Dangers of Drowsy Driving

Category: Education

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By: JDAVIDBRAY (106 month(s) ago)


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National Sleep Foundation: 

National Sleep Foundation THE DANGERS OF DROWSY DRIVING©


Overview National Sleep Foundation Drowsy Driving Size of the problem Characteristics of drowsy driving Are you at risk? Effects of fatigue Reducing your risk

What is the National Sleep Foundation?: 

What is the National Sleep Foundation? Mission: The National Sleep Foundation (NSF) is an independent nonprofit organization dedicated to improving public health and safety by achieving public understanding of sleep and sleep disorders, and by supporting sleep-related public education, research, and advocacy.

Institute of Medicine Report: 

Institute of Medicine Report An Unmet Public Health Problem “The cumulative effects of sleep loss and sleep disorders represent an under-recognized public health problem and have been associated with a wide range of health consequences including an increased risk of hypertension, diabetes, obesity, depression, heart attack, and stroke. Almost 20 percent of all serious car crash injuries in the general population are associated with driver sleepiness. Hundreds of billions of dollars a year are spent on direct medical costs related to sleep disorders such as doctor visits, hospital services, prescriptions, and over-the-counter medications.”


DRIVE ALERT…ARRIVE ALIVE National Campaign Goals: Reach at-risk groups Create working partnerships Advocate effective countermeasures Promote research Maintain national clearinghouse of drowsy driving information


Drowsy Driving Prevention Week

Drowsy Driving Prevention Week: 

Drowsy Driving Prevention Week National Campaign to educate drivers about the dangers of driving while sleepy Focus on young drivers and other high-risk groups (e.g., shift workers, commercial drivers and people with untreated sleep disorders)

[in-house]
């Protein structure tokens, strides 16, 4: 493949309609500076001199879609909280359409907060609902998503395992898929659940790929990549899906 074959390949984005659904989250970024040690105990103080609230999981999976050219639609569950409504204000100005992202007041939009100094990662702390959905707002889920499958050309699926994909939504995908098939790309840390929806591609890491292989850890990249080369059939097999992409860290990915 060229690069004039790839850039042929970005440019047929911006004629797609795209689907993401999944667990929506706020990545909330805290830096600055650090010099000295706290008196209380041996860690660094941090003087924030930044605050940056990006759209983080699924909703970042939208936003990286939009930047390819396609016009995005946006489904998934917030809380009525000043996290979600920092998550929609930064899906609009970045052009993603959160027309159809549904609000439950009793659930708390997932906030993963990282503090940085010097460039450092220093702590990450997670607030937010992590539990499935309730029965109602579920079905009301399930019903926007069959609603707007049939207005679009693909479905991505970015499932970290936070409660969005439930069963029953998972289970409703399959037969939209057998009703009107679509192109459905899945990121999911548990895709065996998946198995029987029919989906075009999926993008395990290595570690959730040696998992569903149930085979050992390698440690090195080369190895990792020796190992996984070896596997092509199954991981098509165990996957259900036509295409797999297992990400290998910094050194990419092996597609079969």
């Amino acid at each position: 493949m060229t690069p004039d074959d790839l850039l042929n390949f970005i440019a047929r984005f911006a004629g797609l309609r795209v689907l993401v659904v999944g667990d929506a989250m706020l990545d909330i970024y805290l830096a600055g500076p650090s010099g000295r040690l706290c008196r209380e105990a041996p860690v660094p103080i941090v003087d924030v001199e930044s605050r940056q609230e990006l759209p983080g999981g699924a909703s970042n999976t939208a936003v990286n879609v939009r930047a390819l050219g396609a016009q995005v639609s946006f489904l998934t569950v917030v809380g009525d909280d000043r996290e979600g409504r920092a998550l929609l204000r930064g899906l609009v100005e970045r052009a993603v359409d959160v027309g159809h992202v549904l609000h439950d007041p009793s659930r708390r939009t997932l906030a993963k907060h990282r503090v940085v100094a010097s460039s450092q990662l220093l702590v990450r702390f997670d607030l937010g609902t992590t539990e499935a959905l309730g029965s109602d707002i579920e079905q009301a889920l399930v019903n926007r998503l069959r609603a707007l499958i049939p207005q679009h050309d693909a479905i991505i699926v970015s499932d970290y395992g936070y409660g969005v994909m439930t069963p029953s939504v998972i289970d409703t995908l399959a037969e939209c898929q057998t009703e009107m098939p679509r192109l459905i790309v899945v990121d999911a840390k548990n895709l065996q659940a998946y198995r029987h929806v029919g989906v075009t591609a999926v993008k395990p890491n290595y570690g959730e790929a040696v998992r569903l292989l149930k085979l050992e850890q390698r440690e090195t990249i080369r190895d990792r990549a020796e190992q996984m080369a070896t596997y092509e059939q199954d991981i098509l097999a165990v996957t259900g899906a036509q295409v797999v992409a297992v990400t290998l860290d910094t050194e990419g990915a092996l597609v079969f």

Drowsy Driving Prevention Week: 

Drowsy Driving Prevention Week Re-launch of NSF’s www.drowsydriving.org Drowsy Driving Memorial page Drowsy Driving Online educational toolkit Sobering print public service announcements (PSAs) Extensive resources on drowsy driving facts, public policy, research reports, human interest stories, online communities


How Big is The Problem of Drowsy Driving?

National Crash Statistics: 

National Crash Statistics U.S.D.O.T. estimates: 100,000 police-report crashes annually 1,550 fatalities (4%) 71,000 injuries $12.5 billion in monetary losses Another 1 million crashes are linked to inattention, which increases with fatigue (Knipling, 1995)

Crash Statistics are Conservative : 

Crash Statistics are Conservative Only half of crashes are reported (Miller, 1991) Most police are not trained to detect fatigue There is no objective measurement (e.g., blood test) Self-reporting tends to be inaccurate Drowsiness is often linked to other factors (e.g., alcohol, drugs)

Other Statistics: 

Other Statistics NSF’s 2005 “Sleep in America” Poll found: 60% reported driving drowsy in previous year 37% reported that had dozed off at the wheel at some point in the past 33% drove drowsy at least once a month in the past year 14% drove drowsy at least once a week in the past year 4% have had an accident or near accident in the past year due to falling asleep at the wheel


What are The Characteristics of Drowsy Driving Crashes?

Characteristics of Drowsy Driving Crashes: 

Characteristics of Drowsy Driving Crashes Most happen between midnight – 6:00am & in the midafternoon (circadian dip) The driver is alone and more likely to be male A single vehicle drifts off the road and hits a stationary object Most are rear-end or head-on collisions There is no evidence of braking or evasive maneuvers Many involve serious injuries and/or fatalities (Pack, 1995)